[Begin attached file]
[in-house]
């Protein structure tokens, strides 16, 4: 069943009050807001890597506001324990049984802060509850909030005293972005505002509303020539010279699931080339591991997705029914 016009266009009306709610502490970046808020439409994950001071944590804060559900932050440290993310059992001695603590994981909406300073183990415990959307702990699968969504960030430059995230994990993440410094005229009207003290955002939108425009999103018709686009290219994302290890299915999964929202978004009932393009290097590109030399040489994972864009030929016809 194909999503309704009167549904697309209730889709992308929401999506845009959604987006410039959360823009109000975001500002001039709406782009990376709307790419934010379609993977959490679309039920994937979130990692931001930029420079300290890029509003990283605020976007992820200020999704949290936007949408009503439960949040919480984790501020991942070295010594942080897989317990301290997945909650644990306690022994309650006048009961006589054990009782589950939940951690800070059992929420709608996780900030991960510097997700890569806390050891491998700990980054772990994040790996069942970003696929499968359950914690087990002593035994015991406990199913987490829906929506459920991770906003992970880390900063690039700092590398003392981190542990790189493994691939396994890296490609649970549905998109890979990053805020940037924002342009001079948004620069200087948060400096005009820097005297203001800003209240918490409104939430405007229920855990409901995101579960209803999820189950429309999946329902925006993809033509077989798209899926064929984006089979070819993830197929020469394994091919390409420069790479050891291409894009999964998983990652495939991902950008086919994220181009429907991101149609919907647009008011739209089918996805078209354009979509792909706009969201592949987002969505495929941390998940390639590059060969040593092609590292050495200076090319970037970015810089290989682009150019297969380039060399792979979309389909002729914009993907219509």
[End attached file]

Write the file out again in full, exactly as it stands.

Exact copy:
[in-house]
């Protein structure tokens, strides 16, 4: 069943009050807001890597506001324990049984802060509850909030005293972005505002509303020539010279699931080339591991997705029914 016009266009009306709610502490970046808020439409994950001071944590804060559900932050440290993310059992001695603590994981909406300073183990415990959307702990699968969504960030430059995230994990993440410094005229009207003290955002939108425009999103018709686009290219994302290890299915999964929202978004009932393009290097590109030399040489994972864009030929016809 194909999503309704009167549904697309209730889709992308929401999506845009959604987006410039959360823009109000975001500002001039709406782009990376709307790419934010379609993977959490679309039920994937979130990692931001930029420079300290890029509003990283605020976007992820200020999704949290936007949408009503439960949040919480984790501020991942070295010594942080897989317990301290997945909650644990306690022994309650006048009961006589054990009782589950939940951690800070059992929420709608996780900030991960510097997700890569806390050891491998700990980054772990994040790996069942970003696929499968359950914690087990002593035994015991406990199913987490829906929506459920991770906003992970880390900063690039700092590398003392981190542990790189493994691939396994890296490609649970549905998109890979990053805020940037924002342009001079948004620069200087948060400096005009820097005297203001800003209240918490409104939430405007229920855990409901995101579960209803999820189950429309999946329902925006993809033509077989798209899926064929984006089979070819993830197929020469394994091919390409420069790479050891291409894009999964998983990652495939991902950008086919994220181009429907991101149609919907647009008011739209089918996805078209354009979509792909706009969201592949987002969505495929941390998940390639590059060969040593092609590292050495200076090319970037970015810089290989682009150019297969380039060399792979979309389909002729914009993907219509």